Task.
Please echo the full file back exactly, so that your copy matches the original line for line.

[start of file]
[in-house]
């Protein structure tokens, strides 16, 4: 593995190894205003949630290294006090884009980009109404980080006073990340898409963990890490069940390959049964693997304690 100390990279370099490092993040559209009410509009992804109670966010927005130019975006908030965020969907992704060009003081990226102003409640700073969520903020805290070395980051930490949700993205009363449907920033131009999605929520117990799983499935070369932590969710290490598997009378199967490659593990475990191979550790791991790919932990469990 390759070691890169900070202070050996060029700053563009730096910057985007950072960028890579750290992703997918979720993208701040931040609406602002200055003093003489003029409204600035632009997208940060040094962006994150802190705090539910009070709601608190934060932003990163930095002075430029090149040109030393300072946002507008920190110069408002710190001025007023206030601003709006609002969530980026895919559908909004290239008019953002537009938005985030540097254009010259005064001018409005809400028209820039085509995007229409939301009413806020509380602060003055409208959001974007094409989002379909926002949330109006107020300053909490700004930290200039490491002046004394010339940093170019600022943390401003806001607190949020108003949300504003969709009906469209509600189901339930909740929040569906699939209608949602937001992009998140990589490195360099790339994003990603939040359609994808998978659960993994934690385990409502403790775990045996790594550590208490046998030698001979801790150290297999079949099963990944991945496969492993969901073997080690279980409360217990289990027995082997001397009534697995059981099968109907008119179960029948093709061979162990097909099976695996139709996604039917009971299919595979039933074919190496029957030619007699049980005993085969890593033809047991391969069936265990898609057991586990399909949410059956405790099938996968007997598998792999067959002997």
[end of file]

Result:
[in-house]
């Protein structure tokens, strides 16, 4: 593995190894205003949630290294006090884009980009109404980080006073990340898409963990890490069940390959049964693997304690 100390990279370099490092993040559209009410509009992804109670966010927005130019975006908030965020969907992704060009003081990226102003409640700073969520903020805290070395980051930490949700993205009363449907920033131009999605929520117990799983499935070369932590969710290490598997009378199967490659593990475990191979550790791991790919932990469990 390759070691890169900070202070050996060029700053563009730096910057985007950072960028890579750290992703997918979720993208701040931040609406602002200055003093003489003029409204600035632009997208940060040094962006994150802190705090539910009070709601608190934060932003990163930095002075430029090149040109030393300072946002507008920190110069408002710190001025007023206030601003709006609002969530980026895919559908909004290239008019953002537009938005985030540097254009010259005064001018409005809400028209820039085509995007229409939301009413806020509380602060003055409208959001974007094409989002379909926002949330109006107020300053909490700004930290200039490491002046004394010339940093170019600022943390401003806001607190949020108003949300504003969709009906469209509600189901339930909740929040569906699939209608949602937001992009998140990589490195360099790339994003990603939040359609994808998978659960993994934690385990409502403790775990045996790594550590208490046998030698001979801790150290297999079949099963990944991945496969492993969901073997080690279980409360217990289990027995082997001397009534697995059981099968109907008119179960029948093709061979162990097909099976695996139709996604039917009971299919595979039933074919190496029957030619007699049980005993085969890593033809047991391969069936265990898609057991586990399909949410059956405790099938996968007997598998792999067959002997």